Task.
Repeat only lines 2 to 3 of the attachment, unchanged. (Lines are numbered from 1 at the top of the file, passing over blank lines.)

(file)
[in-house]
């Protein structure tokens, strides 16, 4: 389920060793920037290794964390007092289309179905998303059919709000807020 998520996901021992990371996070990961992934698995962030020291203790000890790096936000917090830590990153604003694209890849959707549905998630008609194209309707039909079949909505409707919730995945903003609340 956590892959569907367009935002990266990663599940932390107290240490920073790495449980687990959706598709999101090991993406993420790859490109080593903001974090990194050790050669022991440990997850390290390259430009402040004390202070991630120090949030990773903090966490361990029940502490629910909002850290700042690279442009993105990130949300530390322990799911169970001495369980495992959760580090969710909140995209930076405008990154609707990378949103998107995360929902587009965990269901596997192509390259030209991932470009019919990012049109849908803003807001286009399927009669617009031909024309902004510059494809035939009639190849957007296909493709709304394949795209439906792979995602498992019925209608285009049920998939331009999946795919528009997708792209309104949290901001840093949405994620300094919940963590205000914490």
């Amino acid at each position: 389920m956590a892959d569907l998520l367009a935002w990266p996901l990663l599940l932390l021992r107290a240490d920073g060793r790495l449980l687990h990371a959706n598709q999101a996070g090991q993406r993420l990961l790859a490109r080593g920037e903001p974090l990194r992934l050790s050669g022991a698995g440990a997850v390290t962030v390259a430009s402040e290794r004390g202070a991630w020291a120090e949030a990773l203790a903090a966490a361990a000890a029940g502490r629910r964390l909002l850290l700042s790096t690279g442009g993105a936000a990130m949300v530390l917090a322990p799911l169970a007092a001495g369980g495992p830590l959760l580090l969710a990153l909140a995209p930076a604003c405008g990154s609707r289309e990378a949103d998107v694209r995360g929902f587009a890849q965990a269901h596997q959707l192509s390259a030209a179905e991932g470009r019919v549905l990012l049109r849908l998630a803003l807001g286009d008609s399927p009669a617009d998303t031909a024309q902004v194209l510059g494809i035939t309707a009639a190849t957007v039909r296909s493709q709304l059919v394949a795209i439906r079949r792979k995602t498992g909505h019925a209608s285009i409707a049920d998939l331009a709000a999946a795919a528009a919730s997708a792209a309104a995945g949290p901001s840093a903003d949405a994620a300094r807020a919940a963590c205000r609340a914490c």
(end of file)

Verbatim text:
């Protein structure tokens, strides 16, 4: 389920060793920037290794964390007092289309179905998303059919709000807020 998520996901021992990371996070990961992934698995962030020291203790000890790096936000917090830590990153604003694209890849959707549905998630008609194209309707039909079949909505409707919730995945903003609340 956590892959569907367009935002990266990663599940932390107290240490920073790495449980687990959706598709999101090991993406993420790859490109080593903001974090990194050790050669022991440990997850390290390259430009402040004390202070991630120090949030990773903090966490361990029940502490629910909002850290700042690279442009993105990130949300530390322990799911169970001495369980495992959760580090969710909140995209930076405008990154609707990378949103998107995360929902587009965990269901596997192509390259030209991932470009019919990012049109849908803003807001286009399927009669617009031909024309902004510059494809035939009639190849957007296909493709709304394949795209439906792979995602498992019925209608285009049920998939331009999946795919528009997708792209309104949290901001840093949405994620300094919940963590205000914490």
């Amino acid at each position: 389920m956590a892959d569907l998520l367009a935002w990266p996901l990663l599940l932390l021992r107290a240490d920073g060793r790495l449980l687990h990371a959706n598709q999101a996070g090991q993406r993420l990961l790859a490109r080593g920037e903001p974090l990194r992934l050790s050669g022991a698995g440990a997850v390290t962030v390259a430009s402040e290794r004390g202070a991630w020291a120090e949030a990773l203790a903090a966490a361990a000890a029940g502490r629910r964390l909002l850290l700042s790096t690279g442009g993105a936000a990130m949300v530390l917090a322990p799911l169970a007092a001495g369980g495992p830590l959760l580090l969710a990153l909140a995209p930076a604003c405008g990154s609707r289309e990378a949103d998107v694209r995360g929902f587009a890849q965990a269901h596997q959707l192509s390259a030209a179905e991932g470009r019919v549905l990012l049109r849908l998630a803003l807001g286009d008609s399927p009669a617009d998303t031909a024309q902004v194209l510059g494809i035939t309707a009639a190849t957007v039909r296909s493709q709304l059919v394949a795209i439906r079949r792979k995602t498992g909505h019925a209608s285009i409707a049920d998939l331009a709000a999946a795919a528009a919730s997708a792209a309104a995945g949290p901001s840093a903003d949405a994620a300094r807020a919940a963590c205000r609340a914490c």